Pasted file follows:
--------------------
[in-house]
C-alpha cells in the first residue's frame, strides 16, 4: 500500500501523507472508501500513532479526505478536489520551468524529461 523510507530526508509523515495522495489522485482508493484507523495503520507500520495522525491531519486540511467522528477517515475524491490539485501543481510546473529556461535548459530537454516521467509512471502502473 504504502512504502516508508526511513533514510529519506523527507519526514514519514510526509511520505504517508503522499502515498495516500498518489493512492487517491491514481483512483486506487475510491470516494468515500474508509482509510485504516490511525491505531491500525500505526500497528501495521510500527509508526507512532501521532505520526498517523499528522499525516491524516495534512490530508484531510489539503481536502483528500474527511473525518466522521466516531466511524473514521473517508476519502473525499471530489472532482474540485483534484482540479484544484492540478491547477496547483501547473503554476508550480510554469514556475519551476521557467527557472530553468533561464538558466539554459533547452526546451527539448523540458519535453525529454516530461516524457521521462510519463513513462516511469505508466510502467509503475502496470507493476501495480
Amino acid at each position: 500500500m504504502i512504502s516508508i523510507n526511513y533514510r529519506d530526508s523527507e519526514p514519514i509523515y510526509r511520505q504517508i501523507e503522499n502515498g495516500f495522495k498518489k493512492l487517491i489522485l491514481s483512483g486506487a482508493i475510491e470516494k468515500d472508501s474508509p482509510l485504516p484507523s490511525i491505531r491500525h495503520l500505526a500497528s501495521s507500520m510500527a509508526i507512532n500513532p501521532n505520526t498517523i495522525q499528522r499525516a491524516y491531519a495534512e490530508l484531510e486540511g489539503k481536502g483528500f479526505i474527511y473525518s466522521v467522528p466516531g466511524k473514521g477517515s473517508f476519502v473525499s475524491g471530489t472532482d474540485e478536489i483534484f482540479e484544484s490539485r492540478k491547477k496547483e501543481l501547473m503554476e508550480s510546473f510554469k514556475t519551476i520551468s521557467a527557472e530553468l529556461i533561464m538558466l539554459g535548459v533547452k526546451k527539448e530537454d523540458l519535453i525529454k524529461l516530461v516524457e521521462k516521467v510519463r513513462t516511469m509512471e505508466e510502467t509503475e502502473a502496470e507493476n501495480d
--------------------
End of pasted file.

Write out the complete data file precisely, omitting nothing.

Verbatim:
[in-house]
C-alpha cells in the first residue's frame, strides 16, 4: 500500500501523507472508501500513532479526505478536489520551468524529461 523510507530526508509523515495522495489522485482508493484507523495503520507500520495522525491531519486540511467522528477517515475524491490539485501543481510546473529556461535548459530537454516521467509512471502502473 504504502512504502516508508526511513533514510529519506523527507519526514514519514510526509511520505504517508503522499502515498495516500498518489493512492487517491491514481483512483486506487475510491470516494468515500474508509482509510485504516490511525491505531491500525500505526500497528501495521510500527509508526507512532501521532505520526498517523499528522499525516491524516495534512490530508484531510489539503481536502483528500474527511473525518466522521466516531466511524473514521473517508476519502473525499471530489472532482474540485483534484482540479484544484492540478491547477496547483501547473503554476508550480510554469514556475519551476521557467527557472530553468533561464538558466539554459533547452526546451527539448523540458519535453525529454516530461516524457521521462510519463513513462516511469505508466510502467509503475502496470507493476501495480
Amino acid at each position: 500500500m504504502i512504502s516508508i523510507n526511513y533514510r529519506d530526508s523527507e519526514p514519514i509523515y510526509r511520505q504517508i501523507e503522499n502515498g495516500f495522495k498518489k493512492l487517491i489522485l491514481s483512483g486506487a482508493i475510491e470516494k468515500d472508501s474508509p482509510l485504516p484507523s490511525i491505531r491500525h495503520l500505526a500497528s501495521s507500520m510500527a509508526i507512532n500513532p501521532n505520526t498517523i495522525q499528522r499525516a491524516y491531519a495534512e490530508l484531510e486540511g489539503k481536502g483528500f479526505i474527511y473525518s466522521v467522528p466516531g466511524k473514521g477517515s473517508f476519502v473525499s475524491g471530489t472532482d474540485e478536489i483534484f482540479e484544484s490539485r492540478k491547477k496547483e501543481l501547473m503554476e508550480s510546473f510554469k514556475t519551476i520551468s521557467a527557472e530553468l529556461i533561464m538558466l539554459g535548459v533547452k526546451k527539448e530537454d523540458l519535453i525529454k524529461l516530461v516524457e521521462k516521467v510519463r513513462t516511469m509512471e505508466e510502467t509503475e502502473a502496470e507493476n501495480d